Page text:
According to a recent study by business-for-sale marketplace BizBuySell, the sales of small businesses grew by nearly 50% in 2013. Specifically, there was an increase of 2,200-plus small business transactions, which were led by the sales of restaurants and retail stores.
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The impetus of this growth was the improving economy, which increased buyer confidence and allowed them to be financially able. Considering the spike, now is a great time to consider selling your business.
If selling your business isn’t in your deck of cards at the moment, it is still imperative to keep the end in mind, as the business should be able to survive and thrive with or without the day-to-day dependency on the business owner. Putting the necessary systems in place now will ensure the most successful outcome in the future.
Know when to start planning your exit
The worst thing you can do is wait until you need to exit the business due to health or financial reasons. There are many stressors involved in selling a business and the steps to make your company an appealing purchase need to be in place long before putting it on the market.
Generally, you should start preparing a business for sale at least 2-3 years before you want to exit. This will ensure that your business is prepared, so that by the time you are ready to exit, you can get the most value out of it. For instance, providing well-documented and audited financial statements, as well as the last three years of tax returns, will instill confidence for the buyers. This makes the business easier to sell and will garner a higher price.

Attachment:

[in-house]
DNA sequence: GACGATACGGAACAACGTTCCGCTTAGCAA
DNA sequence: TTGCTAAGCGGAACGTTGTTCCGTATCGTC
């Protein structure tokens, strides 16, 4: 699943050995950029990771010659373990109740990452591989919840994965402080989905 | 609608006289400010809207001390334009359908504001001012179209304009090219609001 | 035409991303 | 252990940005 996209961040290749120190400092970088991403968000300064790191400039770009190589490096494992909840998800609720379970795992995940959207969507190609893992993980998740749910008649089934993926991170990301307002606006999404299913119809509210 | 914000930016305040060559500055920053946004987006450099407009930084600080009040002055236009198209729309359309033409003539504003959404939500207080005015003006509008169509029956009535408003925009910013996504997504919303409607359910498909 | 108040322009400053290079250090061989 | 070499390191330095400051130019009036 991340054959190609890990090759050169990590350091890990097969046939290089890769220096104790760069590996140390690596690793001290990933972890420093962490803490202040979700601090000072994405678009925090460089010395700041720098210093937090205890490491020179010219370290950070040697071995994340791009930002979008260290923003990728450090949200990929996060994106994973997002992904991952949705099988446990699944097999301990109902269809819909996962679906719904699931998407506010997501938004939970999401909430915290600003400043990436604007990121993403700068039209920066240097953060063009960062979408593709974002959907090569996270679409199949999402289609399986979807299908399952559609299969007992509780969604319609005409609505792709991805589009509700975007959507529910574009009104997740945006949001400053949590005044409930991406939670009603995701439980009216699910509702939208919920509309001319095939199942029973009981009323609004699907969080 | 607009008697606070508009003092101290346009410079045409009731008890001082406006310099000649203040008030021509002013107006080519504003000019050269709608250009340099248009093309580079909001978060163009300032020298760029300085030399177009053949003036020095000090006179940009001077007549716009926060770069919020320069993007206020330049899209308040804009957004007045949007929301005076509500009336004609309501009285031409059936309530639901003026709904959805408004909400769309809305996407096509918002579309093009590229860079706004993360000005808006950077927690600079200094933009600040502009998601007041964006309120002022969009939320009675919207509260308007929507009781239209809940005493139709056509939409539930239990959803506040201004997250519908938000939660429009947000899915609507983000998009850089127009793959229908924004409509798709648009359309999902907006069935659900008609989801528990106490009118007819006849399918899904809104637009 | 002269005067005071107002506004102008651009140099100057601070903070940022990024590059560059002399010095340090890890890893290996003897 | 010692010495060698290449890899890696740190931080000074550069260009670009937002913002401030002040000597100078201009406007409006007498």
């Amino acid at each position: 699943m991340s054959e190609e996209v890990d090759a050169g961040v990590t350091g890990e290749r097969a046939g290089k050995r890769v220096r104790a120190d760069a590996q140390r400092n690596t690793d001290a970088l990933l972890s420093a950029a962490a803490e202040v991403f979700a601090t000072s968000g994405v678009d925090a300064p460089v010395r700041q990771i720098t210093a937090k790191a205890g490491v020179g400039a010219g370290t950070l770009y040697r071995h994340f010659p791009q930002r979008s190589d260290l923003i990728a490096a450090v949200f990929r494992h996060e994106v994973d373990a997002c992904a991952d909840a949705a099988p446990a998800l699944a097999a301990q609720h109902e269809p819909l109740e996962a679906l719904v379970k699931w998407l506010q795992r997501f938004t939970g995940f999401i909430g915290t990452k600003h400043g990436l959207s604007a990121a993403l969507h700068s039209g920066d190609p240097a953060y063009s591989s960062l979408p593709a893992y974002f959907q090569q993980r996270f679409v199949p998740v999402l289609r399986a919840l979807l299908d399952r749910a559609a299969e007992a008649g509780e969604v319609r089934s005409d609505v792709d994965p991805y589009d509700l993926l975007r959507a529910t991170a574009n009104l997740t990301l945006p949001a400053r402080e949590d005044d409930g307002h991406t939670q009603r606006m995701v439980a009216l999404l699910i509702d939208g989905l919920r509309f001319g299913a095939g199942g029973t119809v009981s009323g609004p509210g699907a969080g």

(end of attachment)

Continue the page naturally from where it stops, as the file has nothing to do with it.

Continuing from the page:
Start with the end in mind
Having a key brand differentiator associated with your business and high customer satisfaction will increase its value and make it easier to sell. Considering different elements of your business, and evaluating your overall goals for the company will force you to be disciplined, systematic and strategic in decision making.
Also, if the success of your business is directly tied with your personal knowledge of the product or service, it is essential to include that knowledge in any operations and training manuals, apprenticeship plans, organizational planners, etc. This will make it easier to get a future buyer to purchase the company.
Consider all the elements that can impact the value of your business
There are a number of questions you should consider in order to determine when to put your business on the market and how to ensure a smooth transition. Being mindful of your responses to the following questions will help you begin planning your exit strategy:
- Are there any barriers that would prevent a sale?
- Would you consider alternatives to a complete sale, such as an employee stock ownership plan or a percentage sale?
- What do you need to obtain from the sale of the business in order to achieve your retirement goals?
- After the sale, will you step aside or stay on in a transitional role?
- If you stay on for a period of time to ensure a smooth transition, will you be a silent resource that can be called upon if needed or have a consultative, yet reduced role, which provides a monthly stipend?
- Should you be grooming a key replacement or second in command to stay in the business?
Build an exit team
Don’t try to sell your business on your own. Seeking professional help through a coaching, consulting, or advising firm can provide guidance throughout the process, as well as outside insight on things you may not have considered. Having a trusted advisor on your exit team, along with your accountant, attorney, and a business broker will be critical to properly valuing your business, negotiating the best deal, and maximizing proceeds from the sale.
Paul Segreto is the CEO of AdviCoach, a national company specializing in business coaching and advisory services customized for small- to mid-size businesses.